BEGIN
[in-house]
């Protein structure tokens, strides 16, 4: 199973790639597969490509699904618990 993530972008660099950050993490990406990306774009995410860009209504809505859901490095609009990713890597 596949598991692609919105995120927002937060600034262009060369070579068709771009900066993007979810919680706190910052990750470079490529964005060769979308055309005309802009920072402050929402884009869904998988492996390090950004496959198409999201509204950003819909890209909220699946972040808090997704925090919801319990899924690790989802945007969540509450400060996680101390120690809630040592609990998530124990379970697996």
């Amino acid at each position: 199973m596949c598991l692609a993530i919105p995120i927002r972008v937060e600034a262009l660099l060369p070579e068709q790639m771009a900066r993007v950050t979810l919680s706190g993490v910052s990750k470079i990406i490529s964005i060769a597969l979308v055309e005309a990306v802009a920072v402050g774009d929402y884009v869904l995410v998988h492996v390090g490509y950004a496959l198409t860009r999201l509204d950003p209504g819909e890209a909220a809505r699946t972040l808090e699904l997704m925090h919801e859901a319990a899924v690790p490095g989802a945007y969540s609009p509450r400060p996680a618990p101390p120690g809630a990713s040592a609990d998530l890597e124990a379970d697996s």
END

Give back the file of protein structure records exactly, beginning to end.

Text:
[in-house]
């Protein structure tokens, strides 16, 4: 199973790639597969490509699904618990 993530972008660099950050993490990406990306774009995410860009209504809505859901490095609009990713890597 596949598991692609919105995120927002937060600034262009060369070579068709771009900066993007979810919680706190910052990750470079490529964005060769979308055309005309802009920072402050929402884009869904998988492996390090950004496959198409999201509204950003819909890209909220699946972040808090997704925090919801319990899924690790989802945007969540509450400060996680101390120690809630040592609990998530124990379970697996």
């Amino acid at each position: 199973m596949c598991l692609a993530i919105p995120i927002r972008v937060e600034a262009l660099l060369p070579e068709q790639m771009a900066r993007v950050t979810l919680s706190g993490v910052s990750k470079i990406i490529s964005i060769a597969l979308v055309e005309a990306v802009a920072v402050g774009d929402y884009v869904l995410v998988h492996v390090g490509y950004a496959l198409t860009r999201l509204d950003p209504g819909e890209a909220a809505r699946t972040l808090e699904l997704m925090h919801e859901a319990a899924v690790p490095g989802a945007y969540s609009p509450r400060p996680a618990p101390p120690g809630a990713s040592a609990d998530l890597e124990a379970d697996s």